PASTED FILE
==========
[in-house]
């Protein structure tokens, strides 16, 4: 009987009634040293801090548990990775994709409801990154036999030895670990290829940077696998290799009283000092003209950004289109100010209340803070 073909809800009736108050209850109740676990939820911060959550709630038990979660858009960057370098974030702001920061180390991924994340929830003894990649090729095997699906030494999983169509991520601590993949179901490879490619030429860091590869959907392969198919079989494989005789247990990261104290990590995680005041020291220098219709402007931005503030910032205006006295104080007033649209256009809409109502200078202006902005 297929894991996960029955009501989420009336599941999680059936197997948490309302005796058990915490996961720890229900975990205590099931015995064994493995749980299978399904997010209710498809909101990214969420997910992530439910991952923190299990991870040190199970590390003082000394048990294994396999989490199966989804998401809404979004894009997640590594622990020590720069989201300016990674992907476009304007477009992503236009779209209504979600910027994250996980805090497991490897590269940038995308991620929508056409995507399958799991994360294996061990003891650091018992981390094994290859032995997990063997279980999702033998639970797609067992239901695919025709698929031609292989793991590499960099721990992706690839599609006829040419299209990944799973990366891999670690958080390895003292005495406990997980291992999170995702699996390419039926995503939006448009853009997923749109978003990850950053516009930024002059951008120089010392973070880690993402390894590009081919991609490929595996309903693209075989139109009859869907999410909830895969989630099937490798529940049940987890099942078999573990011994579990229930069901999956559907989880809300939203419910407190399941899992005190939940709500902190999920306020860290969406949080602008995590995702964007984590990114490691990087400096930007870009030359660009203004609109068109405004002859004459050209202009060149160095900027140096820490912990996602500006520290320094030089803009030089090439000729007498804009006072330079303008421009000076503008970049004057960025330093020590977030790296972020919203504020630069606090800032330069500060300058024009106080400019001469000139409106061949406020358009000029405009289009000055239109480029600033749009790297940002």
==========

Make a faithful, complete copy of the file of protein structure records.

[in-house]
């Protein structure tokens, strides 16, 4: 009987009634040293801090548990990775994709409801990154036999030895670990290829940077696998290799009283000092003209950004289109100010209340803070 073909809800009736108050209850109740676990939820911060959550709630038990979660858009960057370098974030702001920061180390991924994340929830003894990649090729095997699906030494999983169509991520601590993949179901490879490619030429860091590869959907392969198919079989494989005789247990990261104290990590995680005041020291220098219709402007931005503030910032205006006295104080007033649209256009809409109502200078202006902005 297929894991996960029955009501989420009336599941999680059936197997948490309302005796058990915490996961720890229900975990205590099931015995064994493995749980299978399904997010209710498809909101990214969420997910992530439910991952923190299990991870040190199970590390003082000394048990294994396999989490199966989804998401809404979004894009997640590594622990020590720069989201300016990674992907476009304007477009992503236009779209209504979600910027994250996980805090497991490897590269940038995308991620929508056409995507399958799991994360294996061990003891650091018992981390094994290859032995997990063997279980999702033998639970797609067992239901695919025709698929031609292989793991590499960099721990992706690839599609006829040419299209990944799973990366891999670690958080390895003292005495406990997980291992999170995702699996390419039926995503939006448009853009997923749109978003990850950053516009930024002059951008120089010392973070880690993402390894590009081919991609490929595996309903693209075989139109009859869907999410909830895969989630099937490798529940049940987890099942078999573990011994579990229930069901999956559907989880809300939203419910407190399941899992005190939940709500902190999920306020860290969406949080602008995590995702964007984590990114490691990087400096930007870009030359660009203004609109068109405004002859004459050209202009060149160095900027140096820490912990996602500006520290320094030089803009030089090439000729007498804009006072330079303008421009000076503008970049004057960025330093020590977030790296972020919203504020630069606090800032330069500060300058024009106080400019001469000139409106061949406020358009000029405009289009000055239109480029600033749009790297940002």